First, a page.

Integrin-mediated interactions with extracellular matrix proteins for nucleus pulposus cells of the human intervertebral disc.

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2013-10

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Abstract

The extracellular matrix (ECM) of the human intervertebral disc is rich in molecules that interact with cells through integrin-mediated attachments. Porcine nucleus pulposus (NP) cells have been shown to interact with laminin (LM) isoforms LM-111 and LM-511 through select integrins that regulate biosynthesis and cell attachment. Since human NP cells lose many phenotypic characteristics with age, attachment and interaction with the ECM may be altered. Expression of LM-binding integrins was quantified for human NP cells using flow cytometry. The cell-ECM attachment mechanism was determined by quantifying cell attachment to LM-111, LM-511, or type II collagen after functionally blocking specific integrin subunits. Human NP cells express integrins β1, α3, and α5, with over 70% of cells positive for each subunit. Blocking subunit β1 inhibited NP cell attachment to all substrates. Blocking subunits α1, α2, α3, and α5 simultaneously, but not individually, inhibits NP cell attachment to laminins. While integrin α6β1 mediated porcine NP cell attachment to LM-111, we found integrins α3, α5, and β1 instead contributed to human NP cell attachment. These findings identify integrin subunits that may mediate interactions with the ECM for human NP cells and could be used to promote cell attachment, survival, and biosynthesis in cell-based therapeutics.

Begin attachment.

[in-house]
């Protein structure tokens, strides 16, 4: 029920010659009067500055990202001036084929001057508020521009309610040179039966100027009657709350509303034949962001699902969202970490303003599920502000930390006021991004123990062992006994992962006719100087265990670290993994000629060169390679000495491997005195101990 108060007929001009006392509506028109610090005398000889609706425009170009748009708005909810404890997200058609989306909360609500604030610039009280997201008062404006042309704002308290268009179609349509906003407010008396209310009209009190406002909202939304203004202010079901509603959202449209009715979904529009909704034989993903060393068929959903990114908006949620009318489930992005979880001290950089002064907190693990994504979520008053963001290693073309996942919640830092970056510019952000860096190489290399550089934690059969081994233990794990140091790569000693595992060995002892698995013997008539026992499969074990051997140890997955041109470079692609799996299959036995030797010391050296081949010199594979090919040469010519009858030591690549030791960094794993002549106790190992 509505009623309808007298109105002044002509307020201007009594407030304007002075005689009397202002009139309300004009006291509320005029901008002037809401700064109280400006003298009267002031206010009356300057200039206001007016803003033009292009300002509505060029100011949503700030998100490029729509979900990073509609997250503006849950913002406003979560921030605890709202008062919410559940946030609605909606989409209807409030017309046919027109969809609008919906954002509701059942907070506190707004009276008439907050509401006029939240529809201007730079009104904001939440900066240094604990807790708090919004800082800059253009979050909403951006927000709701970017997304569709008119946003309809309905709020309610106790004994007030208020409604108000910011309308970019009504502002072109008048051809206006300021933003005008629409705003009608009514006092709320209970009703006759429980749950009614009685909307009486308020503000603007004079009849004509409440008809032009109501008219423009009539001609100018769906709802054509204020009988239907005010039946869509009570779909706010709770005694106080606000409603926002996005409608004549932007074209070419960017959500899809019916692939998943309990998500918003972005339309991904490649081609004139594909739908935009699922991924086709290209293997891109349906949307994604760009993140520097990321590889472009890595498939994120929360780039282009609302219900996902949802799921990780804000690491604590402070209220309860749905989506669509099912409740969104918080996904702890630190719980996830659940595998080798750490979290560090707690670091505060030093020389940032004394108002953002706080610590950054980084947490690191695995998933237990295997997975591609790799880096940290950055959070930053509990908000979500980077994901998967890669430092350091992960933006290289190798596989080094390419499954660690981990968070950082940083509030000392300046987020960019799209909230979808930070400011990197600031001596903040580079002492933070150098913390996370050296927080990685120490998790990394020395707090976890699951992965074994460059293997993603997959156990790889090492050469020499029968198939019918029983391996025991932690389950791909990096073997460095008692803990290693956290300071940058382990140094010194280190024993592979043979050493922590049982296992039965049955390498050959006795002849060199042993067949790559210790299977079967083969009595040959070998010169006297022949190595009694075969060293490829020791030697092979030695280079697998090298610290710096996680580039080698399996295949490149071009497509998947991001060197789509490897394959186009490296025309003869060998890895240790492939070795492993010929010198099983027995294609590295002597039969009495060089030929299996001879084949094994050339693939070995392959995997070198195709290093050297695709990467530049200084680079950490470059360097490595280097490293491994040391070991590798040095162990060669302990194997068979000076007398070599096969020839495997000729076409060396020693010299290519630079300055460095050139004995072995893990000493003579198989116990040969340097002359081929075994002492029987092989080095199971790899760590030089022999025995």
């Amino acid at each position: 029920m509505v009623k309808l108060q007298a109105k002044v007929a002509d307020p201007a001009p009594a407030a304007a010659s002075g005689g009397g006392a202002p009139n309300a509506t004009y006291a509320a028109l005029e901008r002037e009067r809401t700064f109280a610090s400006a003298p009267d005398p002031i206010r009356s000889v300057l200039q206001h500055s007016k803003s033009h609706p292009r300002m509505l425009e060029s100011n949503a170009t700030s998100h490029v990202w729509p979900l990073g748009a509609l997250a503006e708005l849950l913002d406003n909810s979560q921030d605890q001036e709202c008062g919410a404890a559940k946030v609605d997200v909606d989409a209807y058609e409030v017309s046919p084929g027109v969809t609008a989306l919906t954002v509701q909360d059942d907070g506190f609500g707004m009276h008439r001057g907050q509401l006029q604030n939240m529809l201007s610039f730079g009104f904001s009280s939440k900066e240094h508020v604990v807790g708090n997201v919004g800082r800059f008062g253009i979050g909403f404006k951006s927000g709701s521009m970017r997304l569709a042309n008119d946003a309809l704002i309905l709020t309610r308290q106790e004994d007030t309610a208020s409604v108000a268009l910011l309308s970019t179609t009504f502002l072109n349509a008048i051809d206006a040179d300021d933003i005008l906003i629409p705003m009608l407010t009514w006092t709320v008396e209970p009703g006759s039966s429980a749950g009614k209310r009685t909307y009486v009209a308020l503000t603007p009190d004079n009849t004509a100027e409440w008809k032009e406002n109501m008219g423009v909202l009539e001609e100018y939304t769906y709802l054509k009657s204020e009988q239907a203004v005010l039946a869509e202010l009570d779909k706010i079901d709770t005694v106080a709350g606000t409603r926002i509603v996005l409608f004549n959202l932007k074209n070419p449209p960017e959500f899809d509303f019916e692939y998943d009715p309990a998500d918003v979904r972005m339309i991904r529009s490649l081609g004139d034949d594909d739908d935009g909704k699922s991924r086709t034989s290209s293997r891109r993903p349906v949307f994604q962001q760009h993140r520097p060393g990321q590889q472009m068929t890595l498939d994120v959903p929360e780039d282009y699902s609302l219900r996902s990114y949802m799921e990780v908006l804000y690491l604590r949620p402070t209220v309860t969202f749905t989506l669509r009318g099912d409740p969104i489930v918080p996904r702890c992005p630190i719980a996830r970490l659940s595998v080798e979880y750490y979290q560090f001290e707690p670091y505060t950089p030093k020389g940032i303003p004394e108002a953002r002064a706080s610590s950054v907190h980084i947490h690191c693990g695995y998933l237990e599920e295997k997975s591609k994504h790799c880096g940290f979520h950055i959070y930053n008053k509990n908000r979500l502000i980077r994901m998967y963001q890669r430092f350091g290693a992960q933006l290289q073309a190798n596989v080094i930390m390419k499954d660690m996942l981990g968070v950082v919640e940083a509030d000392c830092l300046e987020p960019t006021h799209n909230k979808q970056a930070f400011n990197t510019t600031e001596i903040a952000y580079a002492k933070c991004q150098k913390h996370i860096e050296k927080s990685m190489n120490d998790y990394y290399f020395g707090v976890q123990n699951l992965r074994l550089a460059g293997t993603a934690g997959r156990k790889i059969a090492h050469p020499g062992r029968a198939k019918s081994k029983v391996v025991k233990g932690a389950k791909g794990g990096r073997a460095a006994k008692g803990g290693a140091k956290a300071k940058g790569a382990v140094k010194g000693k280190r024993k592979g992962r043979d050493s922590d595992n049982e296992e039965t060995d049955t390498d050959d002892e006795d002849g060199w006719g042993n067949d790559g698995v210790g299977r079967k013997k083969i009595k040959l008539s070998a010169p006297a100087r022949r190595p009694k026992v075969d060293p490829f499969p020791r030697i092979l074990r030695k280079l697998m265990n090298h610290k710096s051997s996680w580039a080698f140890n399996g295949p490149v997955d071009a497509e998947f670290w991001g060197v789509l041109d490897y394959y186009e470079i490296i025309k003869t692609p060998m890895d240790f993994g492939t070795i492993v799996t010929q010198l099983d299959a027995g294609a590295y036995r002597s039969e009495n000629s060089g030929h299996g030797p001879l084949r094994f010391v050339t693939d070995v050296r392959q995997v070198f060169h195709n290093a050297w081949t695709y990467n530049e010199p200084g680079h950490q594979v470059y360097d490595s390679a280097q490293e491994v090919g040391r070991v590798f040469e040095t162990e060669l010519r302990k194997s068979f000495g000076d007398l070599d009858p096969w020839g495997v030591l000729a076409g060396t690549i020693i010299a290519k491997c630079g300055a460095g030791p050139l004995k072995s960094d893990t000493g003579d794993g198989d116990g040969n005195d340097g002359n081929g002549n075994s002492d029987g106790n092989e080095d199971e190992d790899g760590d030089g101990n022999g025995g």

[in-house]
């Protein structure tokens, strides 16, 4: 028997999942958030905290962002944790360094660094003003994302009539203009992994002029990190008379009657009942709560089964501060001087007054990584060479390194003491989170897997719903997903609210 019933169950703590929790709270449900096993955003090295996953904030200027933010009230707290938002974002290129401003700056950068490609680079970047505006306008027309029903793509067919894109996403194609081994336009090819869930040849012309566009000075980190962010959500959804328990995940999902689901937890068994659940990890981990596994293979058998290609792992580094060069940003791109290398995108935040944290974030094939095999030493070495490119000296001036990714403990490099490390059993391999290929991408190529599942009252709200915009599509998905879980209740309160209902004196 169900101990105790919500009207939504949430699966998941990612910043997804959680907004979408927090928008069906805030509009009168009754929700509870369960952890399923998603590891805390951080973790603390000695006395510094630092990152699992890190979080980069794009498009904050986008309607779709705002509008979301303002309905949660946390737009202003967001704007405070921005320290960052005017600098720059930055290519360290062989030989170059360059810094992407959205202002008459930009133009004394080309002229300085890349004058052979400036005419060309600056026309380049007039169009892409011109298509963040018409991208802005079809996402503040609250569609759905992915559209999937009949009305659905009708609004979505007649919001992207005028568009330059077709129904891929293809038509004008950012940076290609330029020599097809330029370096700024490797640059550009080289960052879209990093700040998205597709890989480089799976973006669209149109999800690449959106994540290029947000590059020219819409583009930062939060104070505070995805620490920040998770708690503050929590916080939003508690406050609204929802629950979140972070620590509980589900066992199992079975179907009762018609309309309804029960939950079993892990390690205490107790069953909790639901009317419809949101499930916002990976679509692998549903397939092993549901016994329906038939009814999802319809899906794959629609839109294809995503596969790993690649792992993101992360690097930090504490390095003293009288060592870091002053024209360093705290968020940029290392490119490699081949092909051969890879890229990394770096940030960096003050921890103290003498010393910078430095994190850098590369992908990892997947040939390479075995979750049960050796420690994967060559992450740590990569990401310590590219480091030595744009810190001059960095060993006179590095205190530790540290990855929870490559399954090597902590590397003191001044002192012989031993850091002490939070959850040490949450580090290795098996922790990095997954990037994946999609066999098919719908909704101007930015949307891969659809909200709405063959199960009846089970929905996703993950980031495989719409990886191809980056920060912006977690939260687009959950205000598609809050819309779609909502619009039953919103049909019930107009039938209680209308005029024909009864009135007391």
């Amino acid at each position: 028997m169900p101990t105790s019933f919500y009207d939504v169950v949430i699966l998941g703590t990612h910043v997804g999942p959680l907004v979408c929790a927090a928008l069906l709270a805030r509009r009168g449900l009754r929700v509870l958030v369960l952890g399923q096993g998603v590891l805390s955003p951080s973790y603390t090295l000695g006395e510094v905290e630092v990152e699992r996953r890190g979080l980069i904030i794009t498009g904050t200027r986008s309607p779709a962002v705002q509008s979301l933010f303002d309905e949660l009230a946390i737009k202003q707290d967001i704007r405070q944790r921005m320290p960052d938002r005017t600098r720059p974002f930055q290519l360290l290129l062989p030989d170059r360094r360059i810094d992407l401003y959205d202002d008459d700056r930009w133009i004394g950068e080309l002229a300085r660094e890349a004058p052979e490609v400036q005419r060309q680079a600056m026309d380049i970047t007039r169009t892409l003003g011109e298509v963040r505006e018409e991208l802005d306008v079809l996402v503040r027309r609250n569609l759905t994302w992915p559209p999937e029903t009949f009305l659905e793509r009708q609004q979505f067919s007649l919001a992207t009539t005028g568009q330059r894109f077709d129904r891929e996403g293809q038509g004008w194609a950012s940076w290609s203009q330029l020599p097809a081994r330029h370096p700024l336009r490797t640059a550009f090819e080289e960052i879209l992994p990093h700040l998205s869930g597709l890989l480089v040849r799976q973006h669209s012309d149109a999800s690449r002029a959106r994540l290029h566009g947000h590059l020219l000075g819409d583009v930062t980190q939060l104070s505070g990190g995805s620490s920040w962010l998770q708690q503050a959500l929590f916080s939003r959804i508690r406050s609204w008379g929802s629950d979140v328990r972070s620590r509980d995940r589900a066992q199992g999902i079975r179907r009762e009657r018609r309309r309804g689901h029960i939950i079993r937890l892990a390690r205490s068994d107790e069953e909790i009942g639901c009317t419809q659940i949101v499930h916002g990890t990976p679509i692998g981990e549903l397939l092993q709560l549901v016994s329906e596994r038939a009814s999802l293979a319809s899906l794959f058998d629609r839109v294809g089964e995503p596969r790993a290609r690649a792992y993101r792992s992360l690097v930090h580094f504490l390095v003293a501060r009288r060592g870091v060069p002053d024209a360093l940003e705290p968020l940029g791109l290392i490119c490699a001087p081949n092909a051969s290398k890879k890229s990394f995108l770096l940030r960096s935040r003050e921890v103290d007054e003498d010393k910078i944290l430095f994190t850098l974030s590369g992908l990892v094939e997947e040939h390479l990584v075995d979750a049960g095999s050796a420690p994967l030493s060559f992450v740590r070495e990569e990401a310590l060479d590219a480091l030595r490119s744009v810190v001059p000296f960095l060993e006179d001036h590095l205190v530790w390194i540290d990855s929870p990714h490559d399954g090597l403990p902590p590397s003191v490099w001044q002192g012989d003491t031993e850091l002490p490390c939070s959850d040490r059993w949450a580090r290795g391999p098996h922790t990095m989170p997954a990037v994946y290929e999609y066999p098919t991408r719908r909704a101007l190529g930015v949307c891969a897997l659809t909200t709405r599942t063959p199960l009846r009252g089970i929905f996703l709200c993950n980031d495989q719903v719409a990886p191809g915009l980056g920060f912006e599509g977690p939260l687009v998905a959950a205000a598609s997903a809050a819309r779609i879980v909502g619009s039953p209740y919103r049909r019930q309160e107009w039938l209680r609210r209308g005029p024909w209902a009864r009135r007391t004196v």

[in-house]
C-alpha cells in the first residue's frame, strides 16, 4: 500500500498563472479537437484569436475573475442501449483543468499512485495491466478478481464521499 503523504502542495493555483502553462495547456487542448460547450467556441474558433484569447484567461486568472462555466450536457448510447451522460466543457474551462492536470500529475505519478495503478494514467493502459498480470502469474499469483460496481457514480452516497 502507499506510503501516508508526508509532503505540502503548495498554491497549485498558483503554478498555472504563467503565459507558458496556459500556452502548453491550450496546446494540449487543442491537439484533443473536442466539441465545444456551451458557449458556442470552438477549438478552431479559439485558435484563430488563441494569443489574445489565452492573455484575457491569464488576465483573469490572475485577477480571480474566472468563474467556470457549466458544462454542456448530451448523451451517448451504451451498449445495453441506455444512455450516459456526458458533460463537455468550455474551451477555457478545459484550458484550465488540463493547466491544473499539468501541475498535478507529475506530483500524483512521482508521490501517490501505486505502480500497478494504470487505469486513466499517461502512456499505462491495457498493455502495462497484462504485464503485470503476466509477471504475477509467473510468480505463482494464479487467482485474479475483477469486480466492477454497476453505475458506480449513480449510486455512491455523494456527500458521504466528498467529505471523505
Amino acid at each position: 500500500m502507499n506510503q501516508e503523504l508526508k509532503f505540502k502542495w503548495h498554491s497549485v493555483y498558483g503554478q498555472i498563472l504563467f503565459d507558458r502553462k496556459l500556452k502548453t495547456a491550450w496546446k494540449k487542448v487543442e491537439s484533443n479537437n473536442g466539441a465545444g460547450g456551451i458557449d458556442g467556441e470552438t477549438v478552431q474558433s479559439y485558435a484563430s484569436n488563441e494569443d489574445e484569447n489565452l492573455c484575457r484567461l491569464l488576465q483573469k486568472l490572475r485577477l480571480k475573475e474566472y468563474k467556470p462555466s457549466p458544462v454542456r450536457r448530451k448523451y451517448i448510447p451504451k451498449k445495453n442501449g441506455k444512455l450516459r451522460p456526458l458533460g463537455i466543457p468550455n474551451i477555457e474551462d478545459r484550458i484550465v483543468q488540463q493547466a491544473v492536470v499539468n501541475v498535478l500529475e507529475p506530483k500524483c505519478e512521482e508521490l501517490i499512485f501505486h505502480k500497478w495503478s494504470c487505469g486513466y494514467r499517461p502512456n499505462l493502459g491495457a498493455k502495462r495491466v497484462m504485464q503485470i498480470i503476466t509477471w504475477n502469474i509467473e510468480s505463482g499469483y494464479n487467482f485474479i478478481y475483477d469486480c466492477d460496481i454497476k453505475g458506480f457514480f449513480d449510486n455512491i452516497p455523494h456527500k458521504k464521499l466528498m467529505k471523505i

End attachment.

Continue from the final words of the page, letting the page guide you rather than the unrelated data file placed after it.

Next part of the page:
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10.1002/jor.22395

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Bridgen, DT, CL Gilchrist, WJ Richardson, RE Isaacs, CR Brown, KL Yang, J Chen, LA Setton, et al. (2013). Integrin-mediated interactions with extracellular matrix proteins for nucleus pulposus cells of the human intervertebral disc. J Orthop Res, 31(10). pp. 1661–1667. 10.1002/jor.22395 Retrieved from https://hdl.handle.net/10161/7860.

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Brown

Christopher Robert Brown

Assistant Professor of Orthopaedic Surgery

As an orthopaedic specialist and spine surgeon, I am committed to providing the best possible outcome for my patients with the least invasive surgery possible. I treat patients using the latest minimally invasive surgical techniques. Among the conditions I see in my patients are cervical radiculopathy and myelopathy, and traumatic spine injuries. Among the procedures I perform are complex cervical reconstruction, disc replacement surgery, minimally invasive scoliosis surgery, motion preservation spine surgery, and metastatic and tumor surgery.


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